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Two Japanese may be prosecuted for attempting to join Islamic State

Two Japanese may be prosecuted for attempting to join Islamic State

Fighters of Syrian Democratic Forces walk past the ruins of destroyed buildings near the National Hospital after Raqqa was liberated from the Islamic State militants on Oct 17, 2017. (Photo: Reuters/Erik De Castro)

TOKYO: Two Japanese may be prosecuted for allegedly attempting to join the Islamic State group, police said Wednesday (Jul 3), the first case of its kind in the country.

"Tokyo police referred two people to prosecutors for planning to travel to Syria as an anti-government group fighter," a police spokesman told AFP.

The spokesman added three other people were also referred to prosecutors but gave no further details.

One of the five, according to local media, is a 31-year-old former student from Hokkaido University who planned to travel to Syria in 2014.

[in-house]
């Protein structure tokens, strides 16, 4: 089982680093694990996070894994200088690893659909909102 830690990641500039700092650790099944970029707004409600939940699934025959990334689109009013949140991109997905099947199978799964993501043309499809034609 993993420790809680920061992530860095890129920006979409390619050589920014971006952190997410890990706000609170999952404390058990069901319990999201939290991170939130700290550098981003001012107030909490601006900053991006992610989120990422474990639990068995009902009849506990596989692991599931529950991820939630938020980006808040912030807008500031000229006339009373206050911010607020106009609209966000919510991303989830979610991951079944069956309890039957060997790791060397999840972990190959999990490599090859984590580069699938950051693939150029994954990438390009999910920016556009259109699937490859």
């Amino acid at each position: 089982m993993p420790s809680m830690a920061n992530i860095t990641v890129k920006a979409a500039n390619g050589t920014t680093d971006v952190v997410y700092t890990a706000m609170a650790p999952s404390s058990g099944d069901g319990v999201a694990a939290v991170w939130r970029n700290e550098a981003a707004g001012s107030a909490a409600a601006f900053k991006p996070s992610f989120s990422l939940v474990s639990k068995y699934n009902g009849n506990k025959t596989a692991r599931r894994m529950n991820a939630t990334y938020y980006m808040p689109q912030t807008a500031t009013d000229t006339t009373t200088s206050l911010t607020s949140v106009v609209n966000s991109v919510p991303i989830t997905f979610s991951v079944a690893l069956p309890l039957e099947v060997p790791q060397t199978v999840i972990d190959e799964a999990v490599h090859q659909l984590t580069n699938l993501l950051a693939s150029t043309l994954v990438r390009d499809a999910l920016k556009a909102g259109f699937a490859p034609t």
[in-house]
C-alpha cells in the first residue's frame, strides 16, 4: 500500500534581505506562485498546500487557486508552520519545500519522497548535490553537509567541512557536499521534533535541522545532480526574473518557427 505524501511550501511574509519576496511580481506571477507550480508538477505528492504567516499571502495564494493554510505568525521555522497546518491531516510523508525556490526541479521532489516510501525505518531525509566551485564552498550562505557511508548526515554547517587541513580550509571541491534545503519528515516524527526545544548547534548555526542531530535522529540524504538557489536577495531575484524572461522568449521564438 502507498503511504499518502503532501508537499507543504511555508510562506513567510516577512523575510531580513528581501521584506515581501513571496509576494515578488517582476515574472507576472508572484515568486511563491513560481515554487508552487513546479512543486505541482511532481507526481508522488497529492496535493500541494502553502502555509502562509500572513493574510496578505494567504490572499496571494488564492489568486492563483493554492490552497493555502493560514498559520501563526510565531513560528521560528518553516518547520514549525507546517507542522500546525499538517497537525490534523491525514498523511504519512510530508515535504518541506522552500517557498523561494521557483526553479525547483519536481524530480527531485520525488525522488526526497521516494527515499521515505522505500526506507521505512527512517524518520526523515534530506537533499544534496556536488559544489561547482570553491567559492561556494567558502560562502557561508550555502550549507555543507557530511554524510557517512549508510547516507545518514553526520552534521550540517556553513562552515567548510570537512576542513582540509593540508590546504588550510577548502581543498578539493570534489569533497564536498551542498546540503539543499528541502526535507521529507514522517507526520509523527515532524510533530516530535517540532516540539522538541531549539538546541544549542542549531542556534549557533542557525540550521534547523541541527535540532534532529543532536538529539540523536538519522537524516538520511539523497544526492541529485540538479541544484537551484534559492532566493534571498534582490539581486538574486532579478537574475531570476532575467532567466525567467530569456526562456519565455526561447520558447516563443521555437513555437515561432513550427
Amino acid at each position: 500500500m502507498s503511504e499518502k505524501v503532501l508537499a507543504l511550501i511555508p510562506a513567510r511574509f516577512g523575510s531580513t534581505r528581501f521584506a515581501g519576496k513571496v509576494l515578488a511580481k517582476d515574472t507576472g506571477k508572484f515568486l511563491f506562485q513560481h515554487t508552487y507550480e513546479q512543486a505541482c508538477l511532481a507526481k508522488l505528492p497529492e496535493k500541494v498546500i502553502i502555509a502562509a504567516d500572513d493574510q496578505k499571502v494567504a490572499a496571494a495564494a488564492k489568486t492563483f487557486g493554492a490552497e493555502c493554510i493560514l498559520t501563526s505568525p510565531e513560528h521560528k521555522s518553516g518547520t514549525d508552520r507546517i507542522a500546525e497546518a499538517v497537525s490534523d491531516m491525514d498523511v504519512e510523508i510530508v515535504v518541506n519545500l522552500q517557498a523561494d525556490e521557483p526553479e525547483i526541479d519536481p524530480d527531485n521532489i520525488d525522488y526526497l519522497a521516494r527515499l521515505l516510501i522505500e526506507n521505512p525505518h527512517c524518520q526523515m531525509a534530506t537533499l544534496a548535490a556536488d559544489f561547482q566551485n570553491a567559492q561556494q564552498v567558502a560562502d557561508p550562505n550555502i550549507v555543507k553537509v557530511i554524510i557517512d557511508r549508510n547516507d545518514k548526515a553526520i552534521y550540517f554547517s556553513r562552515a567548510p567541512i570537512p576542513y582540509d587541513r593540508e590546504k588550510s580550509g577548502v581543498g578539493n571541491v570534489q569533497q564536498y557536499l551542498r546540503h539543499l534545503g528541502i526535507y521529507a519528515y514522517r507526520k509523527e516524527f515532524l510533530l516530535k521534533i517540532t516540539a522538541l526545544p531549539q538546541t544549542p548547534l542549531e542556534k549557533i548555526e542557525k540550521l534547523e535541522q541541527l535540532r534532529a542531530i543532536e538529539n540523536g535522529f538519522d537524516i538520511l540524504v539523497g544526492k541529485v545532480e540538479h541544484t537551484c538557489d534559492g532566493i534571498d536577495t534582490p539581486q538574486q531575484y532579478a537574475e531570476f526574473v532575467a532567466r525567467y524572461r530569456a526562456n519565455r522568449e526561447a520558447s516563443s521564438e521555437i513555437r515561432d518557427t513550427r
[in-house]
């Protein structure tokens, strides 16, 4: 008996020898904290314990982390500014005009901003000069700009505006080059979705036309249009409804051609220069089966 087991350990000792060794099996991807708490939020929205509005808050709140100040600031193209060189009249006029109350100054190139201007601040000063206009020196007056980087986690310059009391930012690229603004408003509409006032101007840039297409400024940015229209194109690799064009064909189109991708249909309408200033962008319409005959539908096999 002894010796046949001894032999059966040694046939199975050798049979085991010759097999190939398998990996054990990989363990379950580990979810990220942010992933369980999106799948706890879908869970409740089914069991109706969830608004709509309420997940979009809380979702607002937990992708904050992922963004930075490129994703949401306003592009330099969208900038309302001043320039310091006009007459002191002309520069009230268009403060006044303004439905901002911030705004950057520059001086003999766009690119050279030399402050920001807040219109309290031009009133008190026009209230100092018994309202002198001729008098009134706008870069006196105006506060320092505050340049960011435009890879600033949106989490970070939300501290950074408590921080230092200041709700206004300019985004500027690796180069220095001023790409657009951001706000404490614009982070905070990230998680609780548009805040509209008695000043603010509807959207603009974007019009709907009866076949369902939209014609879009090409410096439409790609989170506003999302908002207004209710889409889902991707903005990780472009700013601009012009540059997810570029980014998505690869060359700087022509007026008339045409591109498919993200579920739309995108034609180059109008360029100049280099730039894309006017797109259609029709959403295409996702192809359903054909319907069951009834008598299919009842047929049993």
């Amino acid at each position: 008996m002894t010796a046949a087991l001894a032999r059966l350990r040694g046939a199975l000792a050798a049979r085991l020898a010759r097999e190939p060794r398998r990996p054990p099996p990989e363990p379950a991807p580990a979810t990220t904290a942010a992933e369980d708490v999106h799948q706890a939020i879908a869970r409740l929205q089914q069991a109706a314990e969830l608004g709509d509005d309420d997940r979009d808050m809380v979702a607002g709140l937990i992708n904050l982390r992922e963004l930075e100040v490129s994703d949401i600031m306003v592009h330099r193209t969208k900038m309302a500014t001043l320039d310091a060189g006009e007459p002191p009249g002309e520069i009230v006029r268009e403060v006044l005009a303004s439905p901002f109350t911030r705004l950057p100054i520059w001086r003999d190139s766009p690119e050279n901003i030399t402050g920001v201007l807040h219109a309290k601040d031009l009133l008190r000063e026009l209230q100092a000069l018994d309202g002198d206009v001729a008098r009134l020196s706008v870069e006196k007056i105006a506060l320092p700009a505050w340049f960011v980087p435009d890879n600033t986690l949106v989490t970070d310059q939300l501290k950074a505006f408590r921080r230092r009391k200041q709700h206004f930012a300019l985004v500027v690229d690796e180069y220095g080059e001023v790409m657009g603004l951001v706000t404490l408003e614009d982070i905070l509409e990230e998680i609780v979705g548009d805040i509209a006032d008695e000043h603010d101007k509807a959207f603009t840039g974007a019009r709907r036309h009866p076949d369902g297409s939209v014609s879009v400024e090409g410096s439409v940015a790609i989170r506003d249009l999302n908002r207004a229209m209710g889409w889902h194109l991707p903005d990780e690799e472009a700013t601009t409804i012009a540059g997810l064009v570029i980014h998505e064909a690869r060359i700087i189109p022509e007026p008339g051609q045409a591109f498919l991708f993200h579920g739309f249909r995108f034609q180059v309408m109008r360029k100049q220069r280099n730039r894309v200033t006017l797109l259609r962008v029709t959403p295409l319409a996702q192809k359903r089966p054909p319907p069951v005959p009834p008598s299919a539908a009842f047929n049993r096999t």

He told police he wanted to join Islamic State to work as a fighter.

The other four include veteran freelance journalist Kosuke Tsuneoka and Islamic law scholar Ko Nakata, who the student apparently consulted about travelling to Syria.

Tsuneoka told reporters that "no one had any intention of joining the Islamic State". 

"There was no act that amounts to preparing or plotting for private war," said the 50-year-old, as reported by Kyodo News. 

According to Kyodo citing sources, the former university student had responded to a recruitment poster for work in Syria that was put up at a bookstore in Tokyo.

He was later introduced to Nakata, converted to Islam and began studying Arabic. 

Police raided his home the day before he was scheduled to leave, reported Kyodo.

Early this year. the Japanese government ordered Tsuneoka to surrender his passport as he prepared to leave for Yemen.

The move came amid debate in Japan about whether journalists should be prevented from going to war zones after the capture and release of a Japanese reporter in Syria last year.

Source: AFP/ad


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